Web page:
Share the joy


We may have all come on different ships, but we’re in the same boat now.” – Dr. Martin Luther King Jr.


A huge part of becoming enlightened involves facing life’s tough issues head on. We normally try to do this with our own personal demons: addictions, phobias, and traumas. Sometimes though, history intersects with our personal stories and provides us with an opportunity to face a collective challenge.

Baltimore represents our current collective challenge.  Racist police tactics are the issue being debated all over the news, on social media, and in the streets. Some people are active participants in the protests; others are discussing them on Facebook, at work, and among friends; still others ignore the issue altogether because it seems so overwhelming.

In reality it is very simple. Not easy, but simple. We bridge the gap of differing beliefs about this issue just like we would do with our differences with a friend. Or a family member. We consider the other person’s experience, use our vast pool of imagination to put ourselves in their shoes as much as possible, and we listen. In doing so, we stretch the former limits placed on our own perspective.

Ultimately, we must want to get everyone on the same side. And we get everyone on the same side by refusing to be judgmental, by stopping the name calling, and by opening our minds to the not-so-far-fetched possibilities that consistently well-treated people don’t stage protests, and that rioting undermines protesters’ and police officers’ efforts to hear each other.

So here’s a start, a few practical applications of the above:

  1. If you’re in a grocery, or at work, or anywhere else and someone within earshot calls protesters thugs, or cops pigs, call out the name callers. Do this. Even if you’re shaking and everyone mocks you for speaking up. You’re planting the seeds of respect, and these will eventually blossom into a more elevated discussion aimed at finding a solution.
  2. Learn something: Seek out the writings and the news pieces of people whose opinions of the issue differ from yours. This isn’t about agreeing with all the content; it’s about considering it.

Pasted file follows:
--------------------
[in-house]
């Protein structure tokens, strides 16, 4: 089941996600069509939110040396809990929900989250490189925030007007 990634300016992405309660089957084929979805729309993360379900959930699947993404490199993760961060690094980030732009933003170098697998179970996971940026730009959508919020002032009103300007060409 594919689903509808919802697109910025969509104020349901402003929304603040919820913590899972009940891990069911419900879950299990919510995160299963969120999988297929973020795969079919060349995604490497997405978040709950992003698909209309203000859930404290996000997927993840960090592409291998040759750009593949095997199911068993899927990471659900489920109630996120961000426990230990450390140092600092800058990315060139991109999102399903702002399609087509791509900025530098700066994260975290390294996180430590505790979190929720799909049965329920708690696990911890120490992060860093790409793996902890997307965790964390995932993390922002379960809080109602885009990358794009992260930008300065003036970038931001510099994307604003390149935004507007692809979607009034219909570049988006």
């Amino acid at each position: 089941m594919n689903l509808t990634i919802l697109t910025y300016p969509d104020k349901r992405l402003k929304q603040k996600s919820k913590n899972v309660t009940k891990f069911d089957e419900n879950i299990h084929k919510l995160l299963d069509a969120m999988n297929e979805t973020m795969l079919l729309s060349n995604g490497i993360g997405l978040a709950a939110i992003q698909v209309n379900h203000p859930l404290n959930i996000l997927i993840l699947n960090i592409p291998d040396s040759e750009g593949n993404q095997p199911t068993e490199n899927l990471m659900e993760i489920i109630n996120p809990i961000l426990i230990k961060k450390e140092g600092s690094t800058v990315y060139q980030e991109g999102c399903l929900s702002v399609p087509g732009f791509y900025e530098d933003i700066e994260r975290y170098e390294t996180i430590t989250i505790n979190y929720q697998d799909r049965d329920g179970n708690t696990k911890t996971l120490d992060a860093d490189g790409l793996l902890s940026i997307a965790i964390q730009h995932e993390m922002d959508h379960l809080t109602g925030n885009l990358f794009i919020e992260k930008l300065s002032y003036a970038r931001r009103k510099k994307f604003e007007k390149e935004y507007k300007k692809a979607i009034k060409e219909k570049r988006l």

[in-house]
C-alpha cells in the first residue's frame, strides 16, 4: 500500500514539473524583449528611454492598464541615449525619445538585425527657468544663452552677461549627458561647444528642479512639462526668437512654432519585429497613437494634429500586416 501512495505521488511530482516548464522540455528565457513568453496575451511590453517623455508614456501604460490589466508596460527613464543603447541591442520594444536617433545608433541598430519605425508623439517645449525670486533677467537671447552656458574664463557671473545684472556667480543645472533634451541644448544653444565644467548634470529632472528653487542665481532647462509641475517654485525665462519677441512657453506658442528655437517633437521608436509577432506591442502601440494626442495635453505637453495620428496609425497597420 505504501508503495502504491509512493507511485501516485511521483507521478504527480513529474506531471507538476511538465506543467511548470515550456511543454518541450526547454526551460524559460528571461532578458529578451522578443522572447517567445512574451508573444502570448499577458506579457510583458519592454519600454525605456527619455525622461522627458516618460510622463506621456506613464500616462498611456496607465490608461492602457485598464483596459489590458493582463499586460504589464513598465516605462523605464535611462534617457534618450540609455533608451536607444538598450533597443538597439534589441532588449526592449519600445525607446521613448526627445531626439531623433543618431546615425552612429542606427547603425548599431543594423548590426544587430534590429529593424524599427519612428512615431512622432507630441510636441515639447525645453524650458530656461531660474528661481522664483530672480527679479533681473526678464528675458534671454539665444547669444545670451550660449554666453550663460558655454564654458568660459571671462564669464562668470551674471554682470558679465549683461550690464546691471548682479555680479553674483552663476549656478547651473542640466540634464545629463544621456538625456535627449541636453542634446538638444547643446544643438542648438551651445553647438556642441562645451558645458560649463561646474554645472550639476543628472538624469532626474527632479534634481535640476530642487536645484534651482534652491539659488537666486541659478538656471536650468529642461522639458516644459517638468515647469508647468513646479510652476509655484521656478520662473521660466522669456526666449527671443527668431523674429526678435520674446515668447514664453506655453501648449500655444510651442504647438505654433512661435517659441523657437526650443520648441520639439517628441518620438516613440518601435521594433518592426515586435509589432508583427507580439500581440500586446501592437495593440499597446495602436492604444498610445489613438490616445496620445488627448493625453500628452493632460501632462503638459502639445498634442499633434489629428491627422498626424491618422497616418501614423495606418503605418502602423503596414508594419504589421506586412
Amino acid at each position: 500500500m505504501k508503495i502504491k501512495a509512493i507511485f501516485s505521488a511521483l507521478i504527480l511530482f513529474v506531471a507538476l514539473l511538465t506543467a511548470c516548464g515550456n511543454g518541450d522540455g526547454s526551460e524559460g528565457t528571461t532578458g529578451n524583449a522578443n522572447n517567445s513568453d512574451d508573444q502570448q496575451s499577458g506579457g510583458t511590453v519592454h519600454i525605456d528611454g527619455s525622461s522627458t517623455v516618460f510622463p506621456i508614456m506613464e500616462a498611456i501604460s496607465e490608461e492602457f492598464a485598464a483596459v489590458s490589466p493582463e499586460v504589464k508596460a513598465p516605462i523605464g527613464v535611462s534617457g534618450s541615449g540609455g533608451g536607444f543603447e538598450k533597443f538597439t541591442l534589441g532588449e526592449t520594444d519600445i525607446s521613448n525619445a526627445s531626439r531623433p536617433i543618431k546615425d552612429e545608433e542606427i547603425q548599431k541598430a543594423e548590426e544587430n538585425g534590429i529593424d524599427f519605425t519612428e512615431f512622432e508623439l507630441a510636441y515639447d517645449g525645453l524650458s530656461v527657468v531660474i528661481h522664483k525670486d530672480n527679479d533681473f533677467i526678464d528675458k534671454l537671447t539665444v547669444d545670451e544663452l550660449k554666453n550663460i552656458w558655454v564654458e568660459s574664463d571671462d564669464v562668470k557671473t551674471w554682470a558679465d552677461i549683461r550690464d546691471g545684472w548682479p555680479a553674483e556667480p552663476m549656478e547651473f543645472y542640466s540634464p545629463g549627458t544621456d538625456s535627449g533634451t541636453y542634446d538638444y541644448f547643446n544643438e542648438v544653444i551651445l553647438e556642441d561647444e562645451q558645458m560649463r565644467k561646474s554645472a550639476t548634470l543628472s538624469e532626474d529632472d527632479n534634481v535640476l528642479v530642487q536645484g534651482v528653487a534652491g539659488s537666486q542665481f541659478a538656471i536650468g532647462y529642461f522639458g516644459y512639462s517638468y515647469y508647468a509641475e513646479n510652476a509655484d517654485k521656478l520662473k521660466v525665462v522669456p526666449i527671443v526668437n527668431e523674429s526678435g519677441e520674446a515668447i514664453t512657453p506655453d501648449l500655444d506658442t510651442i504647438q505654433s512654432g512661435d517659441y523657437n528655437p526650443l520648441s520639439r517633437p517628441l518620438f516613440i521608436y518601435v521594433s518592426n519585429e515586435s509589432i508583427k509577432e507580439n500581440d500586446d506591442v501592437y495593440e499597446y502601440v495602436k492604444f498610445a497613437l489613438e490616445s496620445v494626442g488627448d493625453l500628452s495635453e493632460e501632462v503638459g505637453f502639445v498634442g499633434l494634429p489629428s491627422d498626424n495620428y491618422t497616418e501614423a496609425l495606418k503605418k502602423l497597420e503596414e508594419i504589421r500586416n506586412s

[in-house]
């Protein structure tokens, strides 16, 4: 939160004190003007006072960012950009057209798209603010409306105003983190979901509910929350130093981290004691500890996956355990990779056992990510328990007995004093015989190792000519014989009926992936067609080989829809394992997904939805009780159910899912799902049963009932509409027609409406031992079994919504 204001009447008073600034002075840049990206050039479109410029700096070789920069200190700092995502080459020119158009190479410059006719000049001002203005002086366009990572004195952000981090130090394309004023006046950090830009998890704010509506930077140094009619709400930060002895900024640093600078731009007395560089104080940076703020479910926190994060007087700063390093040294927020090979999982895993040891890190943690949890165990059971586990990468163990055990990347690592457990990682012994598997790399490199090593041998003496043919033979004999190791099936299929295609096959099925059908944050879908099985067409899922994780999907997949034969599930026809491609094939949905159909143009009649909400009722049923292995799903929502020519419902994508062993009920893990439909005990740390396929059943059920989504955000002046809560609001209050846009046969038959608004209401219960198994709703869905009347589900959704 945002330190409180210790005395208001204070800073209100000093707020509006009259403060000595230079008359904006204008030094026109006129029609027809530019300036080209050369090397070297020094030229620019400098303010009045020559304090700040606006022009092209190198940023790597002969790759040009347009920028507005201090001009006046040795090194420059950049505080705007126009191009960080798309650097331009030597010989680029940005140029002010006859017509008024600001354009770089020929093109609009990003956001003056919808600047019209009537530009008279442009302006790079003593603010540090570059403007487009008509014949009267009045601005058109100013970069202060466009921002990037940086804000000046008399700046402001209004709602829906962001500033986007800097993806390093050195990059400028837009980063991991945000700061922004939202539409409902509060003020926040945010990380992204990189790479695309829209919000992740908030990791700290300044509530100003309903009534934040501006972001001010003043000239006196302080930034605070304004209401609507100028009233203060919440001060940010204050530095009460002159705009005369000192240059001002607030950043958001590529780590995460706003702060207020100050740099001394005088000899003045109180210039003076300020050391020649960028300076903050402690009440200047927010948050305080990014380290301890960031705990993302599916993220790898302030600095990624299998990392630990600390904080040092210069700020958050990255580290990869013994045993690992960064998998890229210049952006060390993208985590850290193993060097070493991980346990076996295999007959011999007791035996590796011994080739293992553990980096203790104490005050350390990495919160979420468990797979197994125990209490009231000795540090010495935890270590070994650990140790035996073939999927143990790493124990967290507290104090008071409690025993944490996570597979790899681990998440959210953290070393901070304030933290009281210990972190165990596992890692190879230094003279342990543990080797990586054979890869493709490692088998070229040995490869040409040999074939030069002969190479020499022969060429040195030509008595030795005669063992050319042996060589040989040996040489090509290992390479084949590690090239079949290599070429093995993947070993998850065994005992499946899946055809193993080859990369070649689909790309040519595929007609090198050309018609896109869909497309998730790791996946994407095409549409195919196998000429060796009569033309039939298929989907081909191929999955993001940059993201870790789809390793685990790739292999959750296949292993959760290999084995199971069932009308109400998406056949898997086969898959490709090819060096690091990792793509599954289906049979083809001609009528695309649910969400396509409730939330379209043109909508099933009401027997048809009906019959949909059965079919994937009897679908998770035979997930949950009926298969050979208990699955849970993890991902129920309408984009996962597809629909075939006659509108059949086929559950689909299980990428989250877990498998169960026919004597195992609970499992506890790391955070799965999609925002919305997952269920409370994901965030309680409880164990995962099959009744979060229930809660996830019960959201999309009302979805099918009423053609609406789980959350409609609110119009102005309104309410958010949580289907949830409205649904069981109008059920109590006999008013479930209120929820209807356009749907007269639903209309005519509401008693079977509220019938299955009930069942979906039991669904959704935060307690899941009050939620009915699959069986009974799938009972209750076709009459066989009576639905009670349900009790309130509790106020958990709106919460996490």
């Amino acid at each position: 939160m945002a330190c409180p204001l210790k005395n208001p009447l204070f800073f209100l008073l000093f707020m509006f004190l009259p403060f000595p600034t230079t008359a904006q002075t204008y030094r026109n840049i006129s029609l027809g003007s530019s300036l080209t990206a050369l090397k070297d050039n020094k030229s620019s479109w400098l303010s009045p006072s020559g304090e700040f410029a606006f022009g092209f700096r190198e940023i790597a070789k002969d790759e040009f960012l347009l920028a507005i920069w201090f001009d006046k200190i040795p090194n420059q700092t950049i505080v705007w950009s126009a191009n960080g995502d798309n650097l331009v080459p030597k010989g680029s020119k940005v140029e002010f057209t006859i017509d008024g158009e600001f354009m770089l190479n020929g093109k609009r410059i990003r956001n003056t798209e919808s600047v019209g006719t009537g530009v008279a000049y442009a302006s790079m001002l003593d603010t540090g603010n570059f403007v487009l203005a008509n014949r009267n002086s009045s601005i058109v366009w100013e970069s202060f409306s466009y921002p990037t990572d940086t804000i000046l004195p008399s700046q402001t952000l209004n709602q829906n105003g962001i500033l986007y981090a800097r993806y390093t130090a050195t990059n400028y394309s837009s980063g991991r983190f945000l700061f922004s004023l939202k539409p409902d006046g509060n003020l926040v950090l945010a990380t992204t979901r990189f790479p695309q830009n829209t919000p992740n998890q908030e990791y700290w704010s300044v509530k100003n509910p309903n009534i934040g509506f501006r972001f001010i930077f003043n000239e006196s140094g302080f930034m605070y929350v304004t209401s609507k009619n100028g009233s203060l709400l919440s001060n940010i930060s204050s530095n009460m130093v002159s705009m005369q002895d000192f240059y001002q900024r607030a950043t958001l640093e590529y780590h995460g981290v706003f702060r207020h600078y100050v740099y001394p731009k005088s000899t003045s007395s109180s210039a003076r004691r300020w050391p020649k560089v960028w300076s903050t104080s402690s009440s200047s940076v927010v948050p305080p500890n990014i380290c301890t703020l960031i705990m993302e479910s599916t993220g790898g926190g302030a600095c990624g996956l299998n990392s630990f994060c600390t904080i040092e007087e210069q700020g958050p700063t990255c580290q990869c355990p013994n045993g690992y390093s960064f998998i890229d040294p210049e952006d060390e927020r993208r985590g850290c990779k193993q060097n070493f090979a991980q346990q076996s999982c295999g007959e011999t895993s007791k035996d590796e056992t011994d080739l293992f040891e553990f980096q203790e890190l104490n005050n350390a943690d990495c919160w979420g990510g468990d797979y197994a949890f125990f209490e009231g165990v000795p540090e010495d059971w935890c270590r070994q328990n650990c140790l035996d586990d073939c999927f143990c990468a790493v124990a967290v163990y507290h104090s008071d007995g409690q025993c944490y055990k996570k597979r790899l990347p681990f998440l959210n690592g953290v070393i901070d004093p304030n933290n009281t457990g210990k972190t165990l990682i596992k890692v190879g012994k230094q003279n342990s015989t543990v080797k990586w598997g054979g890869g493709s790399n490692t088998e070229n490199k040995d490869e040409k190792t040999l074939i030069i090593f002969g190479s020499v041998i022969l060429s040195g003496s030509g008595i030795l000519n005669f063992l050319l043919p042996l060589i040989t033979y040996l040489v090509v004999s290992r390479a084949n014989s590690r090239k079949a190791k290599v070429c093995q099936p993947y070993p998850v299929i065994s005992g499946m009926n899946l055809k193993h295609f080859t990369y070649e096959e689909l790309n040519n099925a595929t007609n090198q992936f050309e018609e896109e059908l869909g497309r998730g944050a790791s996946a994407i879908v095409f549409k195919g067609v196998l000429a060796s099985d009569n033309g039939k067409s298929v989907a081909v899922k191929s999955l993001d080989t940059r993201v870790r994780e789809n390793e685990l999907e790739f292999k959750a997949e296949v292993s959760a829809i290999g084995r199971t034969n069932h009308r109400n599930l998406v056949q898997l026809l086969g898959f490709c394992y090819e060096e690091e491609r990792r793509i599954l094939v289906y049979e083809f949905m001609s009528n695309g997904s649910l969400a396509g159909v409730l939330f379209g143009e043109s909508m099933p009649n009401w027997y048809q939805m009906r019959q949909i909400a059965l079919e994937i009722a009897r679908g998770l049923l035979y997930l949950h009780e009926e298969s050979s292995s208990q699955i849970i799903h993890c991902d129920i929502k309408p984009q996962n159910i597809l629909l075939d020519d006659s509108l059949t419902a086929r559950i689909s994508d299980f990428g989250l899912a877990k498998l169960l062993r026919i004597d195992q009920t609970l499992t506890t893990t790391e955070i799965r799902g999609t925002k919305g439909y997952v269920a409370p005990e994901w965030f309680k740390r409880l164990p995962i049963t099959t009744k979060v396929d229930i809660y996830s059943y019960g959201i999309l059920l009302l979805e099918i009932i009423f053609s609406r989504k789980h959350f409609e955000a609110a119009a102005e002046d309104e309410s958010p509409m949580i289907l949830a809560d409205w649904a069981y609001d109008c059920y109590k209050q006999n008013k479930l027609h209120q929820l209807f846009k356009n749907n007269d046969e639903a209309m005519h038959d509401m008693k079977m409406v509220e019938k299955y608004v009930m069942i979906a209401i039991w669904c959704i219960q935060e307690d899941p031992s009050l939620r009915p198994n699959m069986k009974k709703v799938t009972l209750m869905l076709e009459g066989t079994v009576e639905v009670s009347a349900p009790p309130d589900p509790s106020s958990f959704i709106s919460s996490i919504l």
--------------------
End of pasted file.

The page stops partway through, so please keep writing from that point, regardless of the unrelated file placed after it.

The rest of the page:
3. Thank those many police officers who are doing a great job. Gratitude will help increase the ranks of those who are on the side of justice for all.

In short exhibit courage and appreciation. If we get it right, if we truly commit to healing this shared issue, our outside world will undergo a great shift. Peace will fill places previously taken up by conflict, clearing a much smoother path to fulfilling all our dreams. We have an opportunity to take a great leap forward in healing the wounds of prejudice in America, one small act at a time.

“True love is born from understanding.” – Buddha


-Kirstie Ganobsik


Discussion Question: This one’s an open-ended discussion.

Share the joy

2 thoughts to “BALTIMORE”

  1. “You’re planting the seeds of respect, and these will eventually blossom into a more elevated discussion aimed at finding a solution.”


    Very powerful words here and very well said! if only we could consistently plant the seeds of respect, honesty, humility, and trust throughout the nation. Would it burn as wildfire and take hold? The only way we can know is to take action and make a difference in the places we live now!

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